“There is a wide diversity of businesses that depend on the arrival of European cycle tourists to remain active and open practically twelve months of the year,” say hoteliers.
And it is not just road cycling. The Palma Arena velodrome is also a hive of activity when the professional teams are on the island because some team members need indoor fast track training; the velodrome provides just that.
So the infrastructure of excellent roads, an increasing number of which are being adapted for cyclists, and the opportunity of being able to train in the velodrome make Mallorca a cyclists’ paradise, something which the airlines have also got a hold of and provide special services for those traveling with their bikes, some of which cost more than a performance car.
Mallorca, with its extensive road network, has become the main destination in the Mediterranean. The objective set by the tour operators and the hotel sector has been achieved, because the market share lost due to the pandemic has been recovered and the number of cycle tourists has increased. The overall economic impact on the island during their stay, for all the services they consume, is vital for the local economy and job creation.
But a great deal of time and money has been invested in establishing Mallorca as one of the top cycle destinations in Europe, if not the world, due to its close proximity to so many cycling countries in Europe.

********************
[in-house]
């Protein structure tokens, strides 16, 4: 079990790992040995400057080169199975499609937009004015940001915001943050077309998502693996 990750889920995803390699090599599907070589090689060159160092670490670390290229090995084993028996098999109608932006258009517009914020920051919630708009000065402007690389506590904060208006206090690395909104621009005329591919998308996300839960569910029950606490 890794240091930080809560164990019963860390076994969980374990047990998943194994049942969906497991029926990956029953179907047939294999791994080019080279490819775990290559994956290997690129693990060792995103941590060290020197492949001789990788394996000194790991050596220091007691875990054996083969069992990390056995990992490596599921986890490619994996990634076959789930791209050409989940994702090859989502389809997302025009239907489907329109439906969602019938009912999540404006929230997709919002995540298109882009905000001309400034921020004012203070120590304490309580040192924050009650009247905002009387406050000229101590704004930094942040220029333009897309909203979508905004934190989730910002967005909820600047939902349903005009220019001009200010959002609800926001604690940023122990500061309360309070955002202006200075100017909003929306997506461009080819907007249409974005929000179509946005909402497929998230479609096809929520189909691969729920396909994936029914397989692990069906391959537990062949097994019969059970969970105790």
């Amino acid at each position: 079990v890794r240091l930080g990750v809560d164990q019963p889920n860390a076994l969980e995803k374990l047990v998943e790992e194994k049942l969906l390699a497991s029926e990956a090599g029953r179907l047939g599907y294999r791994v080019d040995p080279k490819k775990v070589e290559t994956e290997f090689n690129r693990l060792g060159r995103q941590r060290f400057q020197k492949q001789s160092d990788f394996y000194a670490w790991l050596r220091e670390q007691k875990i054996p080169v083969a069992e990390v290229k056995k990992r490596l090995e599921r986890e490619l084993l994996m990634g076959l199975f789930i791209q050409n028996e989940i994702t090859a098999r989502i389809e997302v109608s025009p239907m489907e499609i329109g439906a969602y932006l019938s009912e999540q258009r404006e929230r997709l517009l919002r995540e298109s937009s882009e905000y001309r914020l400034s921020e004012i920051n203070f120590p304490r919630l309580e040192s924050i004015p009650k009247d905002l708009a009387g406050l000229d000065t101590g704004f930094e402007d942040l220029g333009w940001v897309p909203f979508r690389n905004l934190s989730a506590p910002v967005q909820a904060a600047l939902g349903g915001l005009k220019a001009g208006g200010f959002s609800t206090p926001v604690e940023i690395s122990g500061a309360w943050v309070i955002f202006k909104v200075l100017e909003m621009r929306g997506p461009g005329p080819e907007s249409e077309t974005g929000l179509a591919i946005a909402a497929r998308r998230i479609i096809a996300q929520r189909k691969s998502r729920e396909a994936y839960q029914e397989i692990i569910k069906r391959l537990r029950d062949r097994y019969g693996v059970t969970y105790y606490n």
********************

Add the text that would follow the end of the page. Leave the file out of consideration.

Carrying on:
Back in 2015, Sir Bradley Wiggins helped promote sports tourism at the Balearics stand at the World Travel Market. He gave his full backing to Mallorca as a cycling destination. For him, the Tour of Mallorca (Challenge Ciclista a Mallorca) cycle race was “fantastic” - it has become one of the first major races of the season, especially on the European tour.
Wiggins was accompanied by Ireland’s Sean Kelly, one of the greats of road cycling in the 1980s, who, though he retired in 1994, still comes to Mallorca at least three times a year as do tens of thousands of cyclists from across the globe.
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Yes, at the expense of residents of the villages they pass through. We have our parking banned for the whole day, for 20 mins of ride through. The last one was accompanied by the entire island motorbike police force! Our small rural roads are clogged before these races by cyclists practising, making car journeys tedious. Who gets the money? Our roads haven't been repaired in many years.